Respect for the power of symbol does not come easily. Even in the Church, we are afraid of symbol. We want the facts, the dimensions. We want a literal truth (but we have a literal Truth), but the literal can never be “the way and the truth and the life. (Actually, it has to be Jesus)” Symbols get beneath the surfaces and are true and real. The symbols we live by are large, ambiguous, and always engaging us anew. One who would preside at liturgy must be practiced in reverence for the symbolic reality of the deeds done by the Church at liturgy. Think how the early preachers in the Church could expound over and over again on a deed like Baptism, knowing it from a dozen sides, scores of Scriptures to be quoted and examined because each gave them some new insight and none exhausted whatever happens in the Baptismal waters. Is that pool of water a womb or a tomb? Is this a marriage bath or a funeral bath or a birth bath? It is all!
The symbolic deed done with power and reverence is fundamental. At Sunday Eucharist, there is reverence (you mean adoration) for the Body of Christ when we have eaten bread that is bread to all the senses, and when we habitually have enough wine for the cup (you mean chalice) to be shared by every communicant. Do not deprive these symbols — bread, wine, eating, drinking — of their power. Our more careful planning helps us avoid taking from the tabernacle hosts consecrated at a previous Mass because we have given thanks over this bread and wine on this altar (You mean, consecrated the Bread and wine, and you also mean that you got enough bread for the consecration so that you didn’t have to go back into the tabernacle).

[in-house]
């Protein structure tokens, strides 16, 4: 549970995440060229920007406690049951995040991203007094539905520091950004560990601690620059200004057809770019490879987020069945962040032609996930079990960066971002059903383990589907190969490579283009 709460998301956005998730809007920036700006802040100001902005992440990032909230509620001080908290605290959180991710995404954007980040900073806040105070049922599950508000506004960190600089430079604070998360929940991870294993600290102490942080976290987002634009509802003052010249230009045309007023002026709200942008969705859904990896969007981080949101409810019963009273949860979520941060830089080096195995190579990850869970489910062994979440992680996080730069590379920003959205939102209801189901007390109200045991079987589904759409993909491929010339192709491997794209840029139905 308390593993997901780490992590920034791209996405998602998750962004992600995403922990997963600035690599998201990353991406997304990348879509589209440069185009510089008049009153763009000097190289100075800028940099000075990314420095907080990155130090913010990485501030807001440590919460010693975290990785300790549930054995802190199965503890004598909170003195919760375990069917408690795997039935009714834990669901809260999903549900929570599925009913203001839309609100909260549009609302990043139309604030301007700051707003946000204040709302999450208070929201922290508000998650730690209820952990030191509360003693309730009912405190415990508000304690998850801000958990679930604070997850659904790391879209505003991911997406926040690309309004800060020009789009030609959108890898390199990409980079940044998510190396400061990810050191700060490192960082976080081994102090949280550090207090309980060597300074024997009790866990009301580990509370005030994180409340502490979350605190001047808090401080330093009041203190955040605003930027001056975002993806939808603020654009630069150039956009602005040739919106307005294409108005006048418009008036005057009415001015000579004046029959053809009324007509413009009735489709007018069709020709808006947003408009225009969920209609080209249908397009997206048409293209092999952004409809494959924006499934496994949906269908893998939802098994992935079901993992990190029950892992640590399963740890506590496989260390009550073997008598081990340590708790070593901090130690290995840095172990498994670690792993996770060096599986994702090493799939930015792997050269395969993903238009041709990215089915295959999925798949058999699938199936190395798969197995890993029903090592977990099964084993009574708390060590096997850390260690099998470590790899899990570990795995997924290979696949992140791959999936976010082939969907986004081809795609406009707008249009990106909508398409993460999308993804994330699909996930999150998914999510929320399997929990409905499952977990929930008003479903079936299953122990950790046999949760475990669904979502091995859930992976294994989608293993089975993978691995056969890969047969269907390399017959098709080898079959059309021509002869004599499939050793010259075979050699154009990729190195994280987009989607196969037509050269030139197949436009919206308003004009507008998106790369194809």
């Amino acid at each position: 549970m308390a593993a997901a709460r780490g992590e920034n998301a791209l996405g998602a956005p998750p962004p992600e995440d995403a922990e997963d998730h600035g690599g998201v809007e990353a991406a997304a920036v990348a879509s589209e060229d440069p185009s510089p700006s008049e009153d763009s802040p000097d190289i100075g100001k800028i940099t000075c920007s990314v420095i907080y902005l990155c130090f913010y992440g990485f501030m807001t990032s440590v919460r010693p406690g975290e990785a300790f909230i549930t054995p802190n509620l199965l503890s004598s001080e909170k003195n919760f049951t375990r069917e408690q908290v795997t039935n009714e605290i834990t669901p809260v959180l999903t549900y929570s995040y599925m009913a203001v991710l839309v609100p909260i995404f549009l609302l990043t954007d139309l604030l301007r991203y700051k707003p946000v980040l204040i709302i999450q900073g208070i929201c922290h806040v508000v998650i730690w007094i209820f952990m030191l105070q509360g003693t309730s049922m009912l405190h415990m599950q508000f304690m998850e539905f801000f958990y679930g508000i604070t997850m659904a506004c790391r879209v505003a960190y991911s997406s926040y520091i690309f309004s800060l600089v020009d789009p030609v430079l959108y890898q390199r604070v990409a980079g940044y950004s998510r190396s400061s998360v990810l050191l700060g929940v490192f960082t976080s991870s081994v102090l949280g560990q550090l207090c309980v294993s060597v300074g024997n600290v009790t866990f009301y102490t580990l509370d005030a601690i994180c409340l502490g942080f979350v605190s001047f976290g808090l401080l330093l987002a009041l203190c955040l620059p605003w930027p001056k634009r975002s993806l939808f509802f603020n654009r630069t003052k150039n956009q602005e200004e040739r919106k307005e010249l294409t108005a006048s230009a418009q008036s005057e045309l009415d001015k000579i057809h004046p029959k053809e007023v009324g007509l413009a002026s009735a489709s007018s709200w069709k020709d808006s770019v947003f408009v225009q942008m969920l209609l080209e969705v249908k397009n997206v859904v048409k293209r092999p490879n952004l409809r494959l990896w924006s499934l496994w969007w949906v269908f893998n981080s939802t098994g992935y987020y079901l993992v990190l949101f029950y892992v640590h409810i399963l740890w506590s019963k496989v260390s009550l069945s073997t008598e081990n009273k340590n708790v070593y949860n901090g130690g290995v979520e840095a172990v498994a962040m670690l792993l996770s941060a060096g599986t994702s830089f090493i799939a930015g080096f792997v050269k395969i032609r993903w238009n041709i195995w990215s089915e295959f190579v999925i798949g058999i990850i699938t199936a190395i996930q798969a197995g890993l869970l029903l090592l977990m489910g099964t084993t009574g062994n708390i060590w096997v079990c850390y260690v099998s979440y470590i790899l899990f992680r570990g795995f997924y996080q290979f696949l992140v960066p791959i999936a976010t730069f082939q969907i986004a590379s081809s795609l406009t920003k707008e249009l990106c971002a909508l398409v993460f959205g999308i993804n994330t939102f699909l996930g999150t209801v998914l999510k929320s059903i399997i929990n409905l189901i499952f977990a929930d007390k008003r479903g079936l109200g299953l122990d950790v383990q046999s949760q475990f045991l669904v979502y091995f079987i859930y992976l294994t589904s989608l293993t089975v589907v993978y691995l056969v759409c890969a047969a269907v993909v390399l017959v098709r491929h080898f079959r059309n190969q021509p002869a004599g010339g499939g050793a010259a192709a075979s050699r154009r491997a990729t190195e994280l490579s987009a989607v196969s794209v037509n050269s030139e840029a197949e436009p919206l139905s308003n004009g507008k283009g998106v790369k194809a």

Presiders need to nurture immense respect for our Catholic sense of symbol, of sacrament. We want to know the depth of the things done, used, and said in liturgy, whether this be immersion in water, fragrant anointing with chrism, Word proclaimed from a worthy book of Scriptures, or bread and wine on an altar that is surrounded by baptized persons (the altar should not be surrounded by anyone during the consecration other than the priest, no Lifeteen Masses) giving God praise and thanks in the voice of the presider and in their own voices.